When I was quite young, I also remembered feeling like I should have been born a boy. I literally thought that my body would look like my fathers and not my mothers. Somewhere in early childhood, I also learned not to say that I felt like a boy. I just knew it was a “Sin” per the powers that be. Just like I knew that two men kissing was supposed to be “sinful”. I kept it to myself. A secret. Mom and Dad told me I was a girl, so I decided to be one.

As time went on, I became a pro at religion class. I always had an A in that class. I was fascinated by it because I had intrinsically known spirit since the time I was young. I wanted people to explain things to me. I wanted to try to understand what was happening. Sometimes, I would argue or debate with the teacher. I didn’t believe all the stories. I didn’t believe that Adam and Eve were the only humans and they populated the earth. I didn’t necessarily believe that Jesus had to die on a cross. It just didn’t really fit for me. And so, I wanted to learn more. To see what I was missing.

I received confirmation when I “came of age” as a teenager. I believed in Christ and what I felt was a certain spirituality to the universe. I also didn’t want to go to hell, if I’m being honest. Back then I wasn’t sure if there was a hell or not but the adults kept saying there was. I wanted to do the right thing by this energy that was with me through all the troubles that I felt. I wanted to make Christ happy. I did what the church told me to do. It was a beautiful ceremony and we had a party.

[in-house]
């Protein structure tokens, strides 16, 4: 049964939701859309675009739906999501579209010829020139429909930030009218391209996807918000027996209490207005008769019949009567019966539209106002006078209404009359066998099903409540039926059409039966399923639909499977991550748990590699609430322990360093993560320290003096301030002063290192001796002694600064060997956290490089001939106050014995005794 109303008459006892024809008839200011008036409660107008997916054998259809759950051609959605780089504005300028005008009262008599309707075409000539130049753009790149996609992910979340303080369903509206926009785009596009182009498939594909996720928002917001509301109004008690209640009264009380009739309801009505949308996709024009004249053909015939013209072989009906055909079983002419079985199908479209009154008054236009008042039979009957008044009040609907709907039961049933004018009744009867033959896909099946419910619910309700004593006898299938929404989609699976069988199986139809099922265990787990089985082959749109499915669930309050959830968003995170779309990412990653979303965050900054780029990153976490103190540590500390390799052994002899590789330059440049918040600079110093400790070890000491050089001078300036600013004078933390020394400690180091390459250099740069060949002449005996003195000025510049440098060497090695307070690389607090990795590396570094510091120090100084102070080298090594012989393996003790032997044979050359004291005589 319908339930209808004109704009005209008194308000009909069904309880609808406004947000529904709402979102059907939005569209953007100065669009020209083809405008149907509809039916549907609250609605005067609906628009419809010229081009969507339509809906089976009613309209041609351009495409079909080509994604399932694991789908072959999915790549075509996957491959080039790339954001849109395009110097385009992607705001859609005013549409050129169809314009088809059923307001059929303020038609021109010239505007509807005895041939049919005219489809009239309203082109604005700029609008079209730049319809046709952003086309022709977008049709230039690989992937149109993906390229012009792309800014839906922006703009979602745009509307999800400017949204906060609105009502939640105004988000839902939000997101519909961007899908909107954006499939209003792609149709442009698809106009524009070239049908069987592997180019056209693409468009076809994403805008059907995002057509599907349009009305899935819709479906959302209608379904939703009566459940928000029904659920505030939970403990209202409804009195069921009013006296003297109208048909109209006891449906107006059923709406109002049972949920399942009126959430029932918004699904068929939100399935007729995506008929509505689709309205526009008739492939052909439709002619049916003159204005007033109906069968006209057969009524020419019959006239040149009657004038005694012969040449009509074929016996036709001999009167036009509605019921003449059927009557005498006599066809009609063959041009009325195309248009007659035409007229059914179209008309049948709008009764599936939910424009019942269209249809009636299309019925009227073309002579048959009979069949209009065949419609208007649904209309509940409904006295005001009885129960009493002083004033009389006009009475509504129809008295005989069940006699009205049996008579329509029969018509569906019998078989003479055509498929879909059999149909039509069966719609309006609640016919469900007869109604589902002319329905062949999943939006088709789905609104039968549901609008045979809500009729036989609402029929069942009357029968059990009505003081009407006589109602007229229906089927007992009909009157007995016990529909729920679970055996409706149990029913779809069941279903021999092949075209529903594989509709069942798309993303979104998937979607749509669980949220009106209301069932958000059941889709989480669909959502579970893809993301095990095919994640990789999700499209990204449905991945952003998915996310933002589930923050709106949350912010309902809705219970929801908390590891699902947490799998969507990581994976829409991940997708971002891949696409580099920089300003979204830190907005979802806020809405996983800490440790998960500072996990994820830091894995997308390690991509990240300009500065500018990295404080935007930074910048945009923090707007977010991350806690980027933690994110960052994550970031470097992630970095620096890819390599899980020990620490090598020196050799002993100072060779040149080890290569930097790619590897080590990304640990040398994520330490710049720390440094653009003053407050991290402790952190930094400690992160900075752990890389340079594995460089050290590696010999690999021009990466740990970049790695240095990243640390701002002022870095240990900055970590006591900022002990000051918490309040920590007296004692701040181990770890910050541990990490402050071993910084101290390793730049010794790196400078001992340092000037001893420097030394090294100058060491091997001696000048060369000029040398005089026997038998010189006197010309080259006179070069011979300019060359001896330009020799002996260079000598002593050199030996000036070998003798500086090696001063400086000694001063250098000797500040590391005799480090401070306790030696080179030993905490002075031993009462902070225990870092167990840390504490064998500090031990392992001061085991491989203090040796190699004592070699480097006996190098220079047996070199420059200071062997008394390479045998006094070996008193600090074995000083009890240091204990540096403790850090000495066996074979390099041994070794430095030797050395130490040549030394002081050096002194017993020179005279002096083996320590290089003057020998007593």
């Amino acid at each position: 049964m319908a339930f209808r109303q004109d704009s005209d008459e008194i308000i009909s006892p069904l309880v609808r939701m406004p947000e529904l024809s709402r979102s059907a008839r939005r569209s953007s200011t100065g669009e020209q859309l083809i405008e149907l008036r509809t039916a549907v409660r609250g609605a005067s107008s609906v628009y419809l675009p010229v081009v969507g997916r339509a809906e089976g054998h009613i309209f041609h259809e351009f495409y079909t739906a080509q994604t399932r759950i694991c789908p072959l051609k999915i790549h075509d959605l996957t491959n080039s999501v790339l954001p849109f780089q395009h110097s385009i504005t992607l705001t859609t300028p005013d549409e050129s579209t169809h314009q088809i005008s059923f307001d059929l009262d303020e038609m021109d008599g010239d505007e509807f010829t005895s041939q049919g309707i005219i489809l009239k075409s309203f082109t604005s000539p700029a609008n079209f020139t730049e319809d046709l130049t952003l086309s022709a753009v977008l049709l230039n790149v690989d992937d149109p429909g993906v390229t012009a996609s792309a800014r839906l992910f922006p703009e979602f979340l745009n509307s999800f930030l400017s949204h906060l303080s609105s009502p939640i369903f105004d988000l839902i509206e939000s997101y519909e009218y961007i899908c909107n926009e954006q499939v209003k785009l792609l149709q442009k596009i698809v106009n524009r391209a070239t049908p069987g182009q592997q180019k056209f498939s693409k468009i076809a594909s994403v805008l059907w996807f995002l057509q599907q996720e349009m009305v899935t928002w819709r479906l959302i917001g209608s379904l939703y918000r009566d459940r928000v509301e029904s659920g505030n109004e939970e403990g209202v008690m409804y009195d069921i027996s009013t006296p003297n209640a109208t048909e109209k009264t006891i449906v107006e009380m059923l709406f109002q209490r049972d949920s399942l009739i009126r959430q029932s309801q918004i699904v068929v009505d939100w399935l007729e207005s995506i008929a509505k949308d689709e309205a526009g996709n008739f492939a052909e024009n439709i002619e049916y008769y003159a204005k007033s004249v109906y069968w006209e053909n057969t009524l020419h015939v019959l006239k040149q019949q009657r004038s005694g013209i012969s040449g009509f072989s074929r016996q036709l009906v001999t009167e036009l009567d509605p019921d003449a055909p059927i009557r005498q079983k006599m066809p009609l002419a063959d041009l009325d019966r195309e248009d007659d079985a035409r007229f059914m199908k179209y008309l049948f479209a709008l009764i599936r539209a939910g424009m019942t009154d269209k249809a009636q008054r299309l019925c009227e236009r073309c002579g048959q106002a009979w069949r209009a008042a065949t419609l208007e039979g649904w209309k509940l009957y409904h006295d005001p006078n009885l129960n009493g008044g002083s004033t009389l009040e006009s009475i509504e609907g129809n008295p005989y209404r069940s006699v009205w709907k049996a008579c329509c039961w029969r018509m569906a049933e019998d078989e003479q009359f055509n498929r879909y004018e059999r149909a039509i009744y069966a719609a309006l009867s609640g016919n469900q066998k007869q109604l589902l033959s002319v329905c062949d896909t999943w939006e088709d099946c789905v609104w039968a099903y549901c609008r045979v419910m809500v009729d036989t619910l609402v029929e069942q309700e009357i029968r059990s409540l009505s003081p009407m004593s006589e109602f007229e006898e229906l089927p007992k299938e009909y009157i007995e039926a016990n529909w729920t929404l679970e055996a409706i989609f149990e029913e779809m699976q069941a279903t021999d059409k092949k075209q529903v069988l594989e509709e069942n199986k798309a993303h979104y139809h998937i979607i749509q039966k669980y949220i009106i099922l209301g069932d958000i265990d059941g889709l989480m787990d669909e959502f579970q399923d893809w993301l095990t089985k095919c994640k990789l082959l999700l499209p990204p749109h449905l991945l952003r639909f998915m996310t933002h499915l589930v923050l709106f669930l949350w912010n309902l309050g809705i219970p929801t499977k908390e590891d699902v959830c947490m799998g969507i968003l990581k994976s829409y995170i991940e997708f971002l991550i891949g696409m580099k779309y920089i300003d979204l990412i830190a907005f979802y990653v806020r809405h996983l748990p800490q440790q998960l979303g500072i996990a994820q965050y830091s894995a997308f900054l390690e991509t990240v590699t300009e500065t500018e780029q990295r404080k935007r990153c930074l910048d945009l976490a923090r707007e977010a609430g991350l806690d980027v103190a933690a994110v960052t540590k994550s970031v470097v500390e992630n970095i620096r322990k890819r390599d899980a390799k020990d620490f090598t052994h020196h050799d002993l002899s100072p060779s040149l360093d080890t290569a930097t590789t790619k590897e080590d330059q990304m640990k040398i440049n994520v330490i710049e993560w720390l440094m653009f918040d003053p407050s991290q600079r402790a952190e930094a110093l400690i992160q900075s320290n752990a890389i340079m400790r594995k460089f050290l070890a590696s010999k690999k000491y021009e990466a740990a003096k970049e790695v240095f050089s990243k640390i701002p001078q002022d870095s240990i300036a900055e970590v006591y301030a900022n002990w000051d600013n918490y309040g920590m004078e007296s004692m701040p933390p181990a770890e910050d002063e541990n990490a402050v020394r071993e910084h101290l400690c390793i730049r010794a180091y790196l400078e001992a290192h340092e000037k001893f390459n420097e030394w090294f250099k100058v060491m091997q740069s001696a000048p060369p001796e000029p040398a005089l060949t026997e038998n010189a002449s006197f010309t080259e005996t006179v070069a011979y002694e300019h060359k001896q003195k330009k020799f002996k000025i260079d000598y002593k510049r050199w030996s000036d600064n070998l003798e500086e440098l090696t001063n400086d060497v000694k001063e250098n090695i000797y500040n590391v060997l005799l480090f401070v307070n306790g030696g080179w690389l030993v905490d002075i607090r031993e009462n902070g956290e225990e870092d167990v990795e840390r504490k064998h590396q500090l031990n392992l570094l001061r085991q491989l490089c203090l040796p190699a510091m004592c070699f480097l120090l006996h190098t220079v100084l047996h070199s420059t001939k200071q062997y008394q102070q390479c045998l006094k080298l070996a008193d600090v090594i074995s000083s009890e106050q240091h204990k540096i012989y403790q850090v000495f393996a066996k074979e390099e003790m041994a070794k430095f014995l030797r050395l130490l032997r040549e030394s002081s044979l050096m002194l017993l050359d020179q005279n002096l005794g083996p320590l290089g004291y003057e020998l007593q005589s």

At this time, I also became aware of my queer (at that time we said bisexual) feelings. I had been in puberty early and it felt like torture. I didn’t understand why my body was betraying my spirit and mind. I kept it to myself. I prayed for these feelings to go away. It was a sin. The more I did this, the further and further away Christ felt. That energy, that love, that guiding force in my life started to slip away. In hindsight, I realized I had been betraying myself. When I was 13-14, I didn’t know better.

When I was a senior in high school, my best friend and I wrote a feature edition of our school paper on LGBTQ youth. The religion teachers let us give a survey out on sexuality and gender identity. Right before we were going to print, I was called to the “brothers’” offices. They basically said that, “this issue doesn’t exist here.” They meant that there were no LGBTQ people. I told them that wasn’t true. That I was bisexual. IT just fell out of my mouth. It was the most freeing thing in the world. I felt my heart fill with that energy and love again, for a moment. I was told that I was confused, wrong and that if I engaged in “homosexual acts” I could be excommunicated from the church.

It felt like poison. Every fiber of my being rejected their words. I decided to no longer be Catholic.